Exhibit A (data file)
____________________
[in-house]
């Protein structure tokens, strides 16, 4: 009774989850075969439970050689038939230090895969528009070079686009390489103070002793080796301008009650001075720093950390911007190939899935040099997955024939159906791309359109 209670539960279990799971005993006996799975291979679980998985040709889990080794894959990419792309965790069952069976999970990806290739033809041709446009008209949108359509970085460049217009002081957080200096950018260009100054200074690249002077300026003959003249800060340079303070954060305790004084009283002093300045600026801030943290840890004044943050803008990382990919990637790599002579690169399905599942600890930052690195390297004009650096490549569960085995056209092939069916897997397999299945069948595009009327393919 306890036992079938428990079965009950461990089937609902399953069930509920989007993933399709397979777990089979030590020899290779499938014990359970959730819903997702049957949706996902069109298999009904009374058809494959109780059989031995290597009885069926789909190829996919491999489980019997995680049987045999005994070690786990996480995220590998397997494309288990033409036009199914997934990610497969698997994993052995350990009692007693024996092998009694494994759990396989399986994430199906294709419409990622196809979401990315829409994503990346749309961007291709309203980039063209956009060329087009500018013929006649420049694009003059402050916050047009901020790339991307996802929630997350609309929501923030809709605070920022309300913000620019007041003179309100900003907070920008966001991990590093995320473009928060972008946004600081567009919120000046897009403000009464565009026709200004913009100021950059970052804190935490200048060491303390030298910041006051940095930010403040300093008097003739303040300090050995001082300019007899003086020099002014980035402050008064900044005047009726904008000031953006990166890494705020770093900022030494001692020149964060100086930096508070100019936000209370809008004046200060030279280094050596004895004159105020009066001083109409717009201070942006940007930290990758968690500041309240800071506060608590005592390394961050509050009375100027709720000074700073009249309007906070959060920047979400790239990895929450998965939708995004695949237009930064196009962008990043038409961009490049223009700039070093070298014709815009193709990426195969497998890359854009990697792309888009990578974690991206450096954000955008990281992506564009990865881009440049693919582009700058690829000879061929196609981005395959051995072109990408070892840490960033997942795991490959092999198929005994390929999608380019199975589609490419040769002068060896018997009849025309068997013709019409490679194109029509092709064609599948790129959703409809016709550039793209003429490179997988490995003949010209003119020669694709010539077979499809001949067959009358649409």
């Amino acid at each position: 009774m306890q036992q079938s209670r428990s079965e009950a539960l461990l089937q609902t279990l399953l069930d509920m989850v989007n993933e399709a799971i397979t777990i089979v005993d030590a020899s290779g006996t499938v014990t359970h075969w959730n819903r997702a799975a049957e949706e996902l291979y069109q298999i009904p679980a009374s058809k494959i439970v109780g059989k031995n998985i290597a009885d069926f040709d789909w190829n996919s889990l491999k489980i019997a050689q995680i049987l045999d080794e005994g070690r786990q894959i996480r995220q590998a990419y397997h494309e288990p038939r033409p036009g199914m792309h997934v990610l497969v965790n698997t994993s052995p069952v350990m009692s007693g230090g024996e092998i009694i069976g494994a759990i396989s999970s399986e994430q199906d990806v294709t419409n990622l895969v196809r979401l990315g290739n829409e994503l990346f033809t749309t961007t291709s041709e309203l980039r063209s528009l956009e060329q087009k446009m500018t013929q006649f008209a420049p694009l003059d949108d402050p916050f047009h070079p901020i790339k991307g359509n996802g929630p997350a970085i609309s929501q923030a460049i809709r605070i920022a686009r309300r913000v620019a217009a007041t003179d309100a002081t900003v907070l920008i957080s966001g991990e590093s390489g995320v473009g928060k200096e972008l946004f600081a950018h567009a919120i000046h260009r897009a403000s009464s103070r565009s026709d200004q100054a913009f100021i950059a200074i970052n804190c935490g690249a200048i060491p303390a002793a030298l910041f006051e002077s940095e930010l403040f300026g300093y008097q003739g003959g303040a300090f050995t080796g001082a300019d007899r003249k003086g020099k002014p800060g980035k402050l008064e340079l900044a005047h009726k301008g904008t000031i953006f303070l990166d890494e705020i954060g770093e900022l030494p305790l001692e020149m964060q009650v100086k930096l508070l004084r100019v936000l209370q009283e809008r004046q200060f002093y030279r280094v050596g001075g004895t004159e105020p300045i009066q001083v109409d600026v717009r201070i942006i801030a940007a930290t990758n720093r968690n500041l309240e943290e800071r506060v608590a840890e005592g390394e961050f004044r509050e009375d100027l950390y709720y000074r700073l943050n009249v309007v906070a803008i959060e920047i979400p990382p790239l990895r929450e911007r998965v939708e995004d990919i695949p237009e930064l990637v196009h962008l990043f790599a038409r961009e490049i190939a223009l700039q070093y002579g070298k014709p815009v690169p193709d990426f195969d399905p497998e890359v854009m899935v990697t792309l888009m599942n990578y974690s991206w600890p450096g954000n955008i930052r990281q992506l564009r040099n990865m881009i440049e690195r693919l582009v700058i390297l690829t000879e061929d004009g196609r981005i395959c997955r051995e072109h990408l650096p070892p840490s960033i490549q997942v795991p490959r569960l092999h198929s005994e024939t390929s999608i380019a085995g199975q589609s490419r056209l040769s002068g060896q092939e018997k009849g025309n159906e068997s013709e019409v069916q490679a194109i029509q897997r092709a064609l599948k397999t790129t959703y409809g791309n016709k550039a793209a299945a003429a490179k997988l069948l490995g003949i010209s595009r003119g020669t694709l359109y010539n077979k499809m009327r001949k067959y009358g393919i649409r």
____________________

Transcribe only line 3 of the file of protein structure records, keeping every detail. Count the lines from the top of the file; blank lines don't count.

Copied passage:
């Amino acid at each position: 009774m306890q036992q079938s209670r428990s079965e009950a539960l461990l089937q609902t279990l399953l069930d509920m989850v989007n993933e399709a799971i397979t777990i089979v005993d030590a020899s290779g006996t499938v014990t359970h075969w959730n819903r997702a799975a049957e949706e996902l291979y069109q298999i009904p679980a009374s058809k494959i439970v109780g059989k031995n998985i290597a009885d069926f040709d789909w190829n996919s889990l491999k489980i019997a050689q995680i049987l045999d080794e005994g070690r786990q894959i996480r995220q590998a990419y397997h494309e288990p038939r033409p036009g199914m792309h997934v990610l497969v965790n698997t994993s052995p069952v350990m009692s007693g230090g024996e092998i009694i069976g494994a759990i396989s999970s399986e994430q199906d990806v294709t419409n990622l895969v196809r979401l990315g290739n829409e994503l990346f033809t749309t961007t291709s041709e309203l980039r063209s528009l956009e060329q087009k446009m500018t013929q006649f008209a420049p694009l003059d949108d402050p916050f047009h070079p901020i790339k991307g359509n996802g929630p997350a970085i609309s929501q923030a460049i809709r605070i920022a686009r309300r913000v620019a217009a007041t003179d309100a002081t900003v907070l920008i957080s966001g991990e590093s390489g995320v473009g928060k200096e972008l946004f600081a950018h567009a919120i000046h260009r897009a403000s009464s103070r565009s026709d200004q100054a913009f100021i950059a200074i970052n804190c935490g690249a200048i060491p303390a002793a030298l910041f006051e002077s940095e930010l403040f300026g300093y008097q003739g003959g303040a300090f050995t080796g001082a300019d007899r003249k003086g020099k002014p800060g980035k402050l008064e340079l900044a005047h009726k301008g904008t000031i953006f303070l990166d890494e705020i954060g770093e900022l030494p305790l001692e020149m964060q009650v100086k930096l508070l004084r100019v936000l209370q009283e809008r004046q200060f002093y030279r280094v050596g001075g004895t004159e105020p300045i009066q001083v109409d600026v717009r201070i942006i801030a940007a930290t990758n720093r968690n500041l309240e943290e800071r506060v608590a840890e005592g390394e961050f004044r509050e009375d100027l950390y709720y000074r700073l943050n009249v309007v906070a803008i959060e920047i979400p990382p790239l990895r929450e911007r998965v939708e995004d990919i695949p237009e930064l990637v196009h962008l990043f790599a038409r961009e490049i190939a223009l700039q070093y002579g070298k014709p815009v690169p193709d990426f195969d399905p497998e890359v854009m899935v990697t792309l888009m599942n990578y974690s991206w600890p450096g954000n955008i930052r990281q992506l564009r040099n990865m881009i440049e690195r693919l582009v700058i390297l690829t000879e061929d004009g196609r981005i395959c997955r051995e072109h990408l650096p070892p840490s960033i490549q997942v795991p490959r569960l092999h198929s005994e024939t390929s999608i380019a085995g199975q589609s490419r056209l040769s002068g060896q092939e018997k009849g025309n159906e068997s013709e019409v069916q490679a194109i029509q897997r092709a064609l599948k397999t790129t959703y409809g791309n016709k550039a793209a299945a003429a490179k997988l069948l490995g003949i010209s595009r003119g020669t694709l359109y010539n077979k499809m009327r001949k067959y009358g393919i649409r």